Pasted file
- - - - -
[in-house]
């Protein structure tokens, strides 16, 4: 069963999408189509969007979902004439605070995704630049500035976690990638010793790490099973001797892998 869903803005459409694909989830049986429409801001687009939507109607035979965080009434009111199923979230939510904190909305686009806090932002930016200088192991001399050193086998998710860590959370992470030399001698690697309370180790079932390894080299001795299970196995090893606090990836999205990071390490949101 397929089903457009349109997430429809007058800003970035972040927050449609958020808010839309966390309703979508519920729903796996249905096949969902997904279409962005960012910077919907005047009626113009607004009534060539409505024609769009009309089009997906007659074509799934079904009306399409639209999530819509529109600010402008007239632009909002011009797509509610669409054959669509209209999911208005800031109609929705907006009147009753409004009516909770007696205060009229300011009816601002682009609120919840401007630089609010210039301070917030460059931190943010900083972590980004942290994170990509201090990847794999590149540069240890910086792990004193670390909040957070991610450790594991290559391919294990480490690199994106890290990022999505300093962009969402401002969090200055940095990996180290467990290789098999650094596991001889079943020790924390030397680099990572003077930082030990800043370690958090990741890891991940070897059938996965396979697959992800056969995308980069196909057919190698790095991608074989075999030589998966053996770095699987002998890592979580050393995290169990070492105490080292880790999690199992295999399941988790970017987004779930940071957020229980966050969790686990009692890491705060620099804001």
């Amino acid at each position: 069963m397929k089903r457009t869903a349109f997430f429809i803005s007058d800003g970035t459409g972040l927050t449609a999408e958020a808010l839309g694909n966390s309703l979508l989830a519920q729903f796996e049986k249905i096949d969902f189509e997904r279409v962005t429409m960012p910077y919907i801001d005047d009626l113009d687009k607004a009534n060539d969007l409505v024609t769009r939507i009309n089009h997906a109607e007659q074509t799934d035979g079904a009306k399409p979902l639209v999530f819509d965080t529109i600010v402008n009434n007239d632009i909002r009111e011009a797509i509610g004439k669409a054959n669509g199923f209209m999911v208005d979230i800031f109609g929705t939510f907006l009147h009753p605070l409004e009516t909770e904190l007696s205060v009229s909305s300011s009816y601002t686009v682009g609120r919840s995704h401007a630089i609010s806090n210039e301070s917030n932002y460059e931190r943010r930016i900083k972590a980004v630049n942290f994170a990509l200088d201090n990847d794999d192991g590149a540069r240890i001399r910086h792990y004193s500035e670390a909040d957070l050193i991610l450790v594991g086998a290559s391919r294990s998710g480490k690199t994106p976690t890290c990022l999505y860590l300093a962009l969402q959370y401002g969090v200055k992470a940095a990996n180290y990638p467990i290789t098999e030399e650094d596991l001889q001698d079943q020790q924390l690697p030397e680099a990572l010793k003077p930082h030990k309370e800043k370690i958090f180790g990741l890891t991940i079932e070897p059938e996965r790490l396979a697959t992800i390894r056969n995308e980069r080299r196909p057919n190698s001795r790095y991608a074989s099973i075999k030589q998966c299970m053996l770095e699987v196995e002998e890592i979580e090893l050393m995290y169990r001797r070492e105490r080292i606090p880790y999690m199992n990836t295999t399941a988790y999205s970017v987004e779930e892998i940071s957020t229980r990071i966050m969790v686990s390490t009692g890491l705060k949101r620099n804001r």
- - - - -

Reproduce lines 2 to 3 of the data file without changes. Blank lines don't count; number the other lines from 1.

């Protein structure tokens, strides 16, 4: 069963999408189509969007979902004439605070995704630049500035976690990638010793790490099973001797892998 869903803005459409694909989830049986429409801001687009939507109607035979965080009434009111199923979230939510904190909305686009806090932002930016200088192991001399050193086998998710860590959370992470030399001698690697309370180790079932390894080299001795299970196995090893606090990836999205990071390490949101 397929089903457009349109997430429809007058800003970035972040927050449609958020808010839309966390309703979508519920729903796996249905096949969902997904279409962005960012910077919907005047009626113009607004009534060539409505024609769009009309089009997906007659074509799934079904009306399409639209999530819509529109600010402008007239632009909002011009797509509610669409054959669509209209999911208005800031109609929705907006009147009753409004009516909770007696205060009229300011009816601002682009609120919840401007630089609010210039301070917030460059931190943010900083972590980004942290994170990509201090990847794999590149540069240890910086792990004193670390909040957070991610450790594991290559391919294990480490690199994106890290990022999505300093962009969402401002969090200055940095990996180290467990290789098999650094596991001889079943020790924390030397680099990572003077930082030990800043370690958090990741890891991940070897059938996965396979697959992800056969995308980069196909057919190698790095991608074989075999030589998966053996770095699987002998890592979580050393995290169990070492105490080292880790999690199992295999399941988790970017987004779930940071957020229980966050969790686990009692890491705060620099804001």
């Amino acid at each position: 069963m397929k089903r457009t869903a349109f997430f429809i803005s007058d800003g970035t459409g972040l927050t449609a999408e958020a808010l839309g694909n966390s309703l979508l989830a519920q729903f796996e049986k249905i096949d969902f189509e997904r279409v962005t429409m960012p910077y919907i801001d005047d009626l113009d687009k607004a009534n060539d969007l409505v024609t769009r939507i009309n089009h997906a109607e007659q074509t799934d035979g079904a009306k399409p979902l639209v999530f819509d965080t529109i600010v402008n009434n007239d632009i909002r009111e011009a797509i509610g004439k669409a054959n669509g199923f209209m999911v208005d979230i800031f109609g929705t939510f907006l009147h009753p605070l409004e009516t909770e904190l007696s205060v009229s909305s300011s009816y601002t686009v682009g609120r919840s995704h401007a630089i609010s806090n210039e301070s917030n932002y460059e931190r943010r930016i900083k972590a980004v630049n942290f994170a990509l200088d201090n990847d794999d192991g590149a540069r240890i001399r910086h792990y004193s500035e670390a909040d957070l050193i991610l450790v594991g086998a290559s391919r294990s998710g480490k690199t994106p976690t890290c990022l999505y860590l300093a962009l969402q959370y401002g969090v200055k992470a940095a990996n180290y990638p467990i290789t098999e030399e650094d596991l001889q001698d079943q020790q924390l690697p030397e680099a990572l010793k003077p930082h030990k309370e800043k370690i958090f180790g990741l890891t991940i079932e070897p059938e996965r790490l396979a697959t992800i390894r056969n995308e980069r080299r196909p057919n190698s001795r790095y991608a074989s099973i075999k030589q998966c299970m053996l770095e699987v196995e002998e890592i979580e090893l050393m995290y169990r001797r070492e105490r080292i606090p880790y999690m199992n990836t295999t399941a988790y999205s970017v987004e779930e892998i940071s957020t229980r990071i966050m969790v686990s390490t009692g890491l705060k949101r620099n804001r």